Uncertainty in healthcare driving DPC growth

April 29, 2017

Today, insurance mostly dictates the way we pay for healthcare-from basic primary care to hospital stays and treatment for cancer and other catastrophic illnesses.

Editor's Note: Welcome to Medical Economics' blog section which features contributions from members of the medical community. These blogs are an opportunity for bloggers to engage with readers about a topic that is top of mind, whether it is practice management, experiences with patients, the industry, medicine in general, or healthcare reform. The series continues with this blog by Glen Stream, MD, FAAFP, MBI, a family physician practicing in La Quinta, California, who is also past president of the American Academy of Family Physicians. He serves as the president and board chair of Family Medicine for America’s Health. The views expressed in these blogs are those of their respective contributors and do not represent the views of Medical Economics or UBM Medica.

 

Glen Stream, MD, FAAFP, MBIIt’s often called “concierge medicine for the masses,” the colloquial name given to direct primary care, a growing practice model that charges patients a flat monthly fee-averaging $25 to $85 a month-for office visits, lab tests and even phone or email communications. In some respects, direct primary care (DPC) harkens back to the way medicine was practiced decades ago when patients paid their physician directly.

 

Further reading: Is DPC a viable way to MACRA-proof your practice?

 

Today, insurance mostly dictates the way we pay for healthcare-from basic primary care to hospital stays and treatment for cancer and other catastrophic illnesses.

To Garrison Bliss, a Seattle internist and one of the early leaders of the direct primary care movement, the changes in the way we pay for healthcare have had a profound effect.

“To a very real extent,” Bliss told Forbes several years ago, “when patients do not pay or control the payment to their physicians, their power and influence in health care declines.”

The result, according to Bliss, has been a decline in the perceived value of primary care, a massive dependency on medical technology and a focus on higher-cost medical procedures over prevention and results-oriented care.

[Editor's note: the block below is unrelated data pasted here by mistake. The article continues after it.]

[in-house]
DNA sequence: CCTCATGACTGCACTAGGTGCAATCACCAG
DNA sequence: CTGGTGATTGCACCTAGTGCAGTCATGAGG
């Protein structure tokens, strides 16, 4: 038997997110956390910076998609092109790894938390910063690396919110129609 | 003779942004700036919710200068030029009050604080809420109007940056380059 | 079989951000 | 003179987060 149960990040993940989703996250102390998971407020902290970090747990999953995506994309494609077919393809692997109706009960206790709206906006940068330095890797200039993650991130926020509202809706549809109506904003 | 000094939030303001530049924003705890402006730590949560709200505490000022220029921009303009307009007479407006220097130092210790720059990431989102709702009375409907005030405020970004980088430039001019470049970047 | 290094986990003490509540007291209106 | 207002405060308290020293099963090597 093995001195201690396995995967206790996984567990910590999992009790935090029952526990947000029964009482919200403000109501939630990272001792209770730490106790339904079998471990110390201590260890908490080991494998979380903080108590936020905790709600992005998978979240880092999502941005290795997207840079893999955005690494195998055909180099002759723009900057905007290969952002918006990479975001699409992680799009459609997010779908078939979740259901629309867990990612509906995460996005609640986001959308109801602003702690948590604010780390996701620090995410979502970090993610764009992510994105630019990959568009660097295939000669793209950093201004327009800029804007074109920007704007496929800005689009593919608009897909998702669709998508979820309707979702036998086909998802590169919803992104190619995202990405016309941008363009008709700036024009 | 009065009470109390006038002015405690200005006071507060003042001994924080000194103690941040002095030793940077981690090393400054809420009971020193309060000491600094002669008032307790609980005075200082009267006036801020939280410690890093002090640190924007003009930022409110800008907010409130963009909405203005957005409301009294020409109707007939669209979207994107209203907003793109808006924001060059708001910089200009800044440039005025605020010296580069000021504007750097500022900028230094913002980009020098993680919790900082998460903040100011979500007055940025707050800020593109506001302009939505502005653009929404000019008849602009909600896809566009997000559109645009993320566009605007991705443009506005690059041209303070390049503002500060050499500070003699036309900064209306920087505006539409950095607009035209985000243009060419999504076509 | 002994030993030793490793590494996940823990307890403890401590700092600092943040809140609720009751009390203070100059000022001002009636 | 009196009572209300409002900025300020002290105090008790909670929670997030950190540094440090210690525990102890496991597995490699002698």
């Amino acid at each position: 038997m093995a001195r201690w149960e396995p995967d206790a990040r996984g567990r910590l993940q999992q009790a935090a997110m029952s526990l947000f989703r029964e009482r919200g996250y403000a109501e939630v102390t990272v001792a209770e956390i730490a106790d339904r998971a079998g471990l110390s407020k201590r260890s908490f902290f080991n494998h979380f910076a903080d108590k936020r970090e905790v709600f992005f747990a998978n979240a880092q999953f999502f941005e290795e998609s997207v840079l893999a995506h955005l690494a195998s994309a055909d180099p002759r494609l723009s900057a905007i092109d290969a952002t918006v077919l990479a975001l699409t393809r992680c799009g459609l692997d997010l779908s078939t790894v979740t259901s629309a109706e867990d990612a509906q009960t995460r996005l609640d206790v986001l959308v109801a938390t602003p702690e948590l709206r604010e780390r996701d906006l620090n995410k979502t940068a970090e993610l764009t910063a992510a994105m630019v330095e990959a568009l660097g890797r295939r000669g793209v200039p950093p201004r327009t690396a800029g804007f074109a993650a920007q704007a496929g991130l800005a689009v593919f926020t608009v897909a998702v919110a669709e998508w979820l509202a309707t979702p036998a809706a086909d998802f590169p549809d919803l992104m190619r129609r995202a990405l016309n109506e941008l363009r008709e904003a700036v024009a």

In the news: Bill could allow health saving account use for DPC

 

Today, while only a small percentage of the country’s 926,000 physicians are involved in this type of membership-based practice model, a growing number have embraced direct primary care-from small offices to large mass market practices like Qliance, the practice in Seattle that Bliss helped establish in 2007. For a flat age-adjusted monthly fee, Qliance members get 24/7 access to primary care doctors and health care teams for “the care you need when you need it.”

Next: DPC may not be the best option for all patients or practices

 

Qliance, which operates seven clinics, including one that exclusively serves Seattle firefighters, says its innovative approach has increased patient satisfaction, improved outcomes and driven down costs. The company points to an analysis of insurance claims data for 4,000 Qliance patients covered by employer benefit plans showing they had 27% fewer emergency room visits, 60% fewer inpatient hospital days and 20% fewer claims than non-Qliance patients working for the same employers.   

 

In case you missed it: Obamacare is severely holding DPC back from succeeding

 

Studies of other direct primary care practices show similar results, confirming that access to personalized and accessible primary care can keep people healthier while lowering health care costs.

Nextera Healthcare, Colorado’s first direct primary care provider, evaluated the effectiveness of DPC membership for employees and dependents of one of its self-insured clients, DigitalGlobe. It found reductions of 25.4% in claims costs and 4.7% in risk scores for the 205 employees and dependents who enrolled in the employer’s DPC program.

Physicians like DPC because it helps them cut overhead costs, including the cost of processing insurance claims. It also gives them more time to do what they were trained to do-care for patients. Patients get greater access to care since physicians who practice under the DPC model typically have fewer patients than doctors in traditional insurance-based practices. DPC also strengthens the doctor-patient relationship, empowers patients and, as the studies have shown, improves patient health and wellbeing.

Given the obvious benefits of the DPC model, both to patients and physicians, it’s perhaps somewhat surprising that the direct primary care model has such a small, albeit growing, footprint in the nation’s healthcare universe.

One reason is the regulatory obstacles that thwart access to direct primary care. In the debate over health care, policymakers would do well to recognize that eliminating those barriers would be one way to improve access to care, help slash costs and go a long way toward improving the health of millions of Americans.

DPC may not be the best option for all patients or practices, however, it is one path forward as we look to reconstruct the nation’s healthcare system away from fee-for-service and toward value-based payment. Supporting primary care with a better payment system and getting off the fee-for-service hamster wheel is in everyone’s best interest.

 

Glen Stream, MD, MBI, FAAFP, a family physician practicing in La Quinta, California, is past president of the American Academy of Family Physicians. He serves as the president and board chair of Family Medicine for America’s Health.